Month: October 2014

Lonely Places…

“But Jesus often withdrew to lonely places and prayed” (Luke 5:16 NIV). Today these words jumped off the page. The two in particular, “lonely places”, struck me in very different way than ever before. There is so much about this passage that raises some questions for me. It should cause all of us to pause and think about our own prayer life.

Where did Jesus go?

Why alone?

How often?

What did Jesus pray about?

I suppose the first question doesn’t matter as much as the others but I’m curious and I want to know. What defines a lonely place? Is it all by yourself? Is it away from the people we know? We all know we can be around people yet still be alone. People may find it odd that I find my lonely place in a coffee shop. They would say I am not alone, but for whatever reason it is a place that I can focus. I can block out the noise around me. As Jesus found, the world around him constantly wanted him. They went after him to find him when he tried to get away. They often found him. It’s almost as if they knew where to look. So did he go to the same place? If we knew would this change the way we approach prayer? Maybe it is left out because the author didn’t know. Or maybe it just doesn’t matter. Maybe the key it to develop a rhythm in our lives so that we have sacred places. Places where we can hear from God.

Jesus had such a clarity of focus for his life and God’s will for his life because of these practices. We live in a world that is constantly grabbing for our attention. It is easier to hear from God when there is no noise, but the key is to learn to hear from God in the noise and chaos that is always around us.

The next question that puzzles me is How often? Why can’t we just get a “everyday Jesus went to such and such place…”? Who gives us that kind of sweeping statement? OFTEN. What is that supposed to mean? Luke you are not helping us out here. We want a formula, a system, a linear path. If we can just put this into a quick little 1+2+3=6 formula, then we know what to do and we know what the results are. The reality is life doesn’t work like that. Neither does the Holy Spirit. We can’t put God into a formula or system. His ways are beyond our ways.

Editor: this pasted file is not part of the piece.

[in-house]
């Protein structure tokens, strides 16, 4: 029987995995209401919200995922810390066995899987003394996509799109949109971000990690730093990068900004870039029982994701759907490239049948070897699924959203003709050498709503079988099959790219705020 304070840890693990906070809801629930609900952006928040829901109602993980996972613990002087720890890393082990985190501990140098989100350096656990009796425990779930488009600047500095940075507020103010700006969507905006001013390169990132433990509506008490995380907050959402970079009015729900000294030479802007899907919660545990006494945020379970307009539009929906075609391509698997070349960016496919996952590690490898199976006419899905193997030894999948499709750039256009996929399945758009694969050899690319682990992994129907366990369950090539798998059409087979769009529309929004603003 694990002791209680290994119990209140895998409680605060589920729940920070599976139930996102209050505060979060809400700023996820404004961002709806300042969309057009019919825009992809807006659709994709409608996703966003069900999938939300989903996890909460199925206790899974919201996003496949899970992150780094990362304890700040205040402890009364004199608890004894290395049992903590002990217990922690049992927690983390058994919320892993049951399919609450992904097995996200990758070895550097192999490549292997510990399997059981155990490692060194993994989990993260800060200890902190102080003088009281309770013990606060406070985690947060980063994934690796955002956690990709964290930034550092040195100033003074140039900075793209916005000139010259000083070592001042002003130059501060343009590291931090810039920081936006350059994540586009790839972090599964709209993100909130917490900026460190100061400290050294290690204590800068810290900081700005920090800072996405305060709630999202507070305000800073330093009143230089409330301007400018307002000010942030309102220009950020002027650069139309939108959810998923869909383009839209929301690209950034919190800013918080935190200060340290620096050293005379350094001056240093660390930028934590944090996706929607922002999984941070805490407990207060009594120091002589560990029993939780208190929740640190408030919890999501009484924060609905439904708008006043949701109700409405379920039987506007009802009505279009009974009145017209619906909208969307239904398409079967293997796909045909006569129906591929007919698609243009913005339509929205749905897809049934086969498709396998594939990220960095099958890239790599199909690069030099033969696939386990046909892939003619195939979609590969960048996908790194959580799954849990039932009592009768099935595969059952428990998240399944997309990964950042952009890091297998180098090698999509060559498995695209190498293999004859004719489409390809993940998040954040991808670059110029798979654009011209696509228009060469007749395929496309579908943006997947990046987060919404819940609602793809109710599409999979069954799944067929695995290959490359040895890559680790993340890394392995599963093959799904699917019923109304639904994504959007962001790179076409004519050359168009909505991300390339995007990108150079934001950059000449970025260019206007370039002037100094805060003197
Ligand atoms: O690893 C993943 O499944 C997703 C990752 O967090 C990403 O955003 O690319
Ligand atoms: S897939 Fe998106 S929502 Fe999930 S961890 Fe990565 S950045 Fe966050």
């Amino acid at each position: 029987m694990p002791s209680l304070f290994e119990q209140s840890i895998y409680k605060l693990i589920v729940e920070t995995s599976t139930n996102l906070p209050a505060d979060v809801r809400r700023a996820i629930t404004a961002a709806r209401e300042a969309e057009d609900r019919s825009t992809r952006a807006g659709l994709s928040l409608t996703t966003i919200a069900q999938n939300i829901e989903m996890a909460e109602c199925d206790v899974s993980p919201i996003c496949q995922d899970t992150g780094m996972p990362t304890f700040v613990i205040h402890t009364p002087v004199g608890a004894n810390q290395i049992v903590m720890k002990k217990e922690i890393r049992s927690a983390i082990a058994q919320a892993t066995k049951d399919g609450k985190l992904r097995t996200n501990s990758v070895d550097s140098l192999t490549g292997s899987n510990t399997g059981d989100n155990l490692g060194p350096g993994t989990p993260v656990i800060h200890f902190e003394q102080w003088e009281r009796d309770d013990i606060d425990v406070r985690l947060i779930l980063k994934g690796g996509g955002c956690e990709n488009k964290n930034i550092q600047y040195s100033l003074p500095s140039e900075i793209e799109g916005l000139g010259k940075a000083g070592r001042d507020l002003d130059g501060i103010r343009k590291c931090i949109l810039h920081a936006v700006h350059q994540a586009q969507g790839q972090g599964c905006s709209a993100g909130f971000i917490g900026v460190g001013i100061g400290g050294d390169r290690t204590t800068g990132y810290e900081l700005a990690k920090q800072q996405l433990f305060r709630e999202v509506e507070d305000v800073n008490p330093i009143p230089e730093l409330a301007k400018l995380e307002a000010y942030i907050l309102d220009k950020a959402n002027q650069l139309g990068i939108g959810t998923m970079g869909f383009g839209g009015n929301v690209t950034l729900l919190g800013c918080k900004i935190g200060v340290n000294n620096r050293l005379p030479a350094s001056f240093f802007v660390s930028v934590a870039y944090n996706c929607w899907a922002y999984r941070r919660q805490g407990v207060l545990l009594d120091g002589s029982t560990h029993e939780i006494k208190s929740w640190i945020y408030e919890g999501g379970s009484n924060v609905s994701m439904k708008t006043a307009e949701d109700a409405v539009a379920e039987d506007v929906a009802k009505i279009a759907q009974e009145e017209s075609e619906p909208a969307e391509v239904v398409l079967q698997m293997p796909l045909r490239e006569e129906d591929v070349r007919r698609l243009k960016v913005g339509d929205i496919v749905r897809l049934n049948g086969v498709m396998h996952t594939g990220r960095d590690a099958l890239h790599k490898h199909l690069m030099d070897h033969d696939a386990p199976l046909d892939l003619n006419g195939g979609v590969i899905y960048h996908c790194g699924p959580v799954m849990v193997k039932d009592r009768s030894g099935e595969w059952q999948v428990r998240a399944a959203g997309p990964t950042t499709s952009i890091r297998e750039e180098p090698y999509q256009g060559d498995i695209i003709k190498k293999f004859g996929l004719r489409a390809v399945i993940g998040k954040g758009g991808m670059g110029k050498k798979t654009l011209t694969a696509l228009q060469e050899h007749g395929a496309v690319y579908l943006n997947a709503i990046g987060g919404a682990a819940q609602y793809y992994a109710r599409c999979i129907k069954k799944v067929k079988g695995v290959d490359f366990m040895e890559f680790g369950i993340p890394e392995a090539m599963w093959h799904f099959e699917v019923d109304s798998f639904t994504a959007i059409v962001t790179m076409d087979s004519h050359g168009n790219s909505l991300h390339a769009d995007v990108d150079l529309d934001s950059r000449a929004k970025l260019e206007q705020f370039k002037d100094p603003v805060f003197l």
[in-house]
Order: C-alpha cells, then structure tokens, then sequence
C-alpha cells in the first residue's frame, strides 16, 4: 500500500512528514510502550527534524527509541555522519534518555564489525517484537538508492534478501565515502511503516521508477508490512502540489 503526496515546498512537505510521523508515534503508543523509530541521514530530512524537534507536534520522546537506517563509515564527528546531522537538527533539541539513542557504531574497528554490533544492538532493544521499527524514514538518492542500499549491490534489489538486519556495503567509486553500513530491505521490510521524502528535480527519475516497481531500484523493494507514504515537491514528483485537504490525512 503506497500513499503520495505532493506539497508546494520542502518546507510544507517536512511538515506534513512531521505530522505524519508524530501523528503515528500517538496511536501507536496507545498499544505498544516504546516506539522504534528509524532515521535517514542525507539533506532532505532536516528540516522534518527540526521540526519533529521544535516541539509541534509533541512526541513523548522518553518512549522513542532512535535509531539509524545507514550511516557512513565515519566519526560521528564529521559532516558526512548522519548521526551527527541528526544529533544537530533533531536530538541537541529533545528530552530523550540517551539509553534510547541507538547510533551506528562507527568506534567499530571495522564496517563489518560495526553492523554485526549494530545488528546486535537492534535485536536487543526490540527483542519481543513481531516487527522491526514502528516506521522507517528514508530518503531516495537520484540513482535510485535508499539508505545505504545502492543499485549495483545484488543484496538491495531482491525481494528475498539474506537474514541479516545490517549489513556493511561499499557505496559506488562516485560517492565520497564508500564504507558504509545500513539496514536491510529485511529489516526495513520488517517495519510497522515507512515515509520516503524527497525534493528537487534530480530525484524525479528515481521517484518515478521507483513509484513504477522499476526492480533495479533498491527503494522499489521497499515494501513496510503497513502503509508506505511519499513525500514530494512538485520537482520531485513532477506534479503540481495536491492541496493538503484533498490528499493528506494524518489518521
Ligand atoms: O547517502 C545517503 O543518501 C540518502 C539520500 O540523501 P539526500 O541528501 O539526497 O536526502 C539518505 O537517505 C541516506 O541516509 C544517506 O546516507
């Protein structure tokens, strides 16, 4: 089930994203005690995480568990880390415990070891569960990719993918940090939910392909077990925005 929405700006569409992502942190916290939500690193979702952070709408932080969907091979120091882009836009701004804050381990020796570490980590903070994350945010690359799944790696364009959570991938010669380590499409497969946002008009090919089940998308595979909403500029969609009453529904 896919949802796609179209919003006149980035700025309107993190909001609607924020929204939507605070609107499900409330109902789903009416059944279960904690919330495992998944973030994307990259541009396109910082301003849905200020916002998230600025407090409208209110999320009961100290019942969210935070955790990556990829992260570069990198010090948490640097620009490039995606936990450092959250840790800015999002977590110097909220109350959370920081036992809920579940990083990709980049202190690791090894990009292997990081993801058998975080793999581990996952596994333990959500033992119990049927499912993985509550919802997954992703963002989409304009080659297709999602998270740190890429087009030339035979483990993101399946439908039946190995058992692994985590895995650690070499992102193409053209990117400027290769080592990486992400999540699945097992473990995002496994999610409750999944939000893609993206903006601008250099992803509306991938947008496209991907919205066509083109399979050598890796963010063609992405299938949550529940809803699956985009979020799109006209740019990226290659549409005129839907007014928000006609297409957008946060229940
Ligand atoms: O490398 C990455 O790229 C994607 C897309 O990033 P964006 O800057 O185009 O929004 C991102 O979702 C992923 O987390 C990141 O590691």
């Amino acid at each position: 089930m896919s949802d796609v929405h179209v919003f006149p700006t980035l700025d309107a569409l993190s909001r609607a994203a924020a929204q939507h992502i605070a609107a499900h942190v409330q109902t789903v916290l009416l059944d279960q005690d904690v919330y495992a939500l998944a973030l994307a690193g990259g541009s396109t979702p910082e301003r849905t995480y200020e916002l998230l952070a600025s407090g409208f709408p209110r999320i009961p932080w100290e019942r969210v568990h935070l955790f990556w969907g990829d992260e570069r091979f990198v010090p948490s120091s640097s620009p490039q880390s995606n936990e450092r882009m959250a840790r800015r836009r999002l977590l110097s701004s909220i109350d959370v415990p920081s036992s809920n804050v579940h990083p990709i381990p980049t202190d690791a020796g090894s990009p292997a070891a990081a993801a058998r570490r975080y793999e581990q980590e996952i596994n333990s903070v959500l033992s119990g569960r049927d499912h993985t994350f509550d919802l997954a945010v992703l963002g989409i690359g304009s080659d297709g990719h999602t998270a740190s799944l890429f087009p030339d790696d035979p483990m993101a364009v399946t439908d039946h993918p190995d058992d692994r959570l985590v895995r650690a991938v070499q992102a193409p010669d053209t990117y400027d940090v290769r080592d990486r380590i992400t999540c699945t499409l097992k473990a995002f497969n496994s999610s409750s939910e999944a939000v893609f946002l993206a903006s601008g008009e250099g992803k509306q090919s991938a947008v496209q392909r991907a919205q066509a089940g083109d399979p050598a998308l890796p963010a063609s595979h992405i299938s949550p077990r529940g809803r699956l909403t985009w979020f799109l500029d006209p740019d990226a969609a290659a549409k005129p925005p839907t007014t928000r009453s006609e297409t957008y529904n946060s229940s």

The very point is OFTEN! Jesus knew he needed to be with his Father often and hear his voice and he knew the benefits that derive from those moments. It would be safe to say Jesus had this keen sense of awareness that he needed those moments before he even got close to the place where he was sensing he was distant from him. We often go to God we when feel the need to regain our sense of purpose. Jesus often went to his Father to maintain his sense of purpose. We often go to God when we feel distance from him. Jesus often went to his Father to stay close to him. Notice the difference. His words now pierce our hearts. “The Father and I are one” (John 10:30 NIV). You only become like someone (or one with someone) by spending a tremendous amount of time with them. Yes, Jesus has an edge on us. He was there with God in the beginning. He has always been with the Father. All the more reason for us to find our lonely place more often, so that we may know him and be like him.

This then leads to the final question. What did Jesus pray about? We know about his prayer in the Garden. We know his response to his disciples that asked him to teach them how to pray. But what were these moments like? What did he pray about when he was away from everyone in the lonely places? Clearly the disciples saw something very different about the way Jesus prayed or what he was like as a result of those moments. What they had learned in the past was no longer enough. They longed for something more. Teach us to pray! In Luke 11 it describes the moment right after Jesus finished praying. He gave them a gift in that moment. Read the exchange that happened in Luke 11:1-13. It’s powerful.

There is a moment Jesus uses the words “shameless audacity” (NIV version). He used a story to refer to our desire to be in desperate need of something. In the greek it is this shameless persistence to ask for the things we need most to live. Food. His closing statement brings it all home. “how much more will your Father in heaven give the Holy Spirit to those who ask him!” (Luke 11:13 NIV). Our need for the work of the Holy Spirit in our lives is often more than we realize. It is the very thing that makes our souls alive to the very will of God.

Here is the gift. In that lonely place we can boldly approach God’s throne with shameless audacity often so that we can be filled with His Holy Spirit, which make us alive to God’s will, unites us to His purpose, frees us from our sin, reminds us we are his precious children, so that we may know Him and serve Him with all that we have.

So go find your lonely place. Go hear from the Father. Let him breathe life into you.

The Idolatry of Leadership